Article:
That changed overnight when he won the Michelin star. About 10 big companies approached him about a partnership. He chose Hersing Culinary, the food-and-beverage arm of Singapore's privately held Hersing investment group. Hersing had handled the expansion of other small Asian restaurants that won Michelin stars or otherwise became famous.


It's believed that Chan sold his recipes to the company for at least two million Singapore dollars. Chan probably has only a small ownership stake in Hawker Chan but is likely to get a big salary as the chain's symbol and brand ambassador as well as advising on menu and food preparation matters. This is roughly what Harlan Sanders did when he sold Kentucky Fried Chicken because he felt overwhelmed by its rapid expansion.

The main marketing point for Hawker Chan is the Michelin star. The restaurant chain not only calls itself "The world first hawker to be awarded one Michelin star," but also says it offers the world's cheapest Michelin-starred meal. That's a bit of smoke and mirrors as it's the Chinatown food stall, Liao Fan Hong Kong Soy Sauce Chicken Rice & Noodle, that got the Michelin star, not Hawker Chan.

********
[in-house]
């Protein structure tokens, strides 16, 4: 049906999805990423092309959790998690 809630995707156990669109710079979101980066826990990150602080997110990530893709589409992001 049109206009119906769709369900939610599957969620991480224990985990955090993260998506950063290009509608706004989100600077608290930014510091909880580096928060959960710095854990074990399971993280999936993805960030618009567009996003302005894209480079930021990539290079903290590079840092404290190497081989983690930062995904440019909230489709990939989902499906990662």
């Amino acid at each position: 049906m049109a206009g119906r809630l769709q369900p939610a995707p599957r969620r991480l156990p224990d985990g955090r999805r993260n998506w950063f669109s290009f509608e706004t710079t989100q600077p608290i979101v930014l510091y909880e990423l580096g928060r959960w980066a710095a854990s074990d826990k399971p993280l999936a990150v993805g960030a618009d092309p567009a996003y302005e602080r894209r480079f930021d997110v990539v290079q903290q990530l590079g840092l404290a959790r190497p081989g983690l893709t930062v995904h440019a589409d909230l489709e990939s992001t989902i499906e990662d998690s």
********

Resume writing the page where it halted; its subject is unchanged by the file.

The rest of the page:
However, the first Hawker Chan branch to open in Singapore did get recognition in Michelin's 2017 Guide with a Bib Gourmand award as one of 38 local restaurants or food stalls offering "exceptionally good food at moderate prices."

A plate of soy sauce chicken rice costs SGD2 (49 baht) at Liao Fan HKSSCRN and SGD3.80 (93 baht) at the Hawker Chan branch with the Bib Gourmand. That's close to the Pattaya price. No doubt that the Singapore Liao fan stall has the cheapest Michelin-starred meal in the world, but how much of that can be projected to Hawker Chan restaurants in other countries is very much a matter of discussion.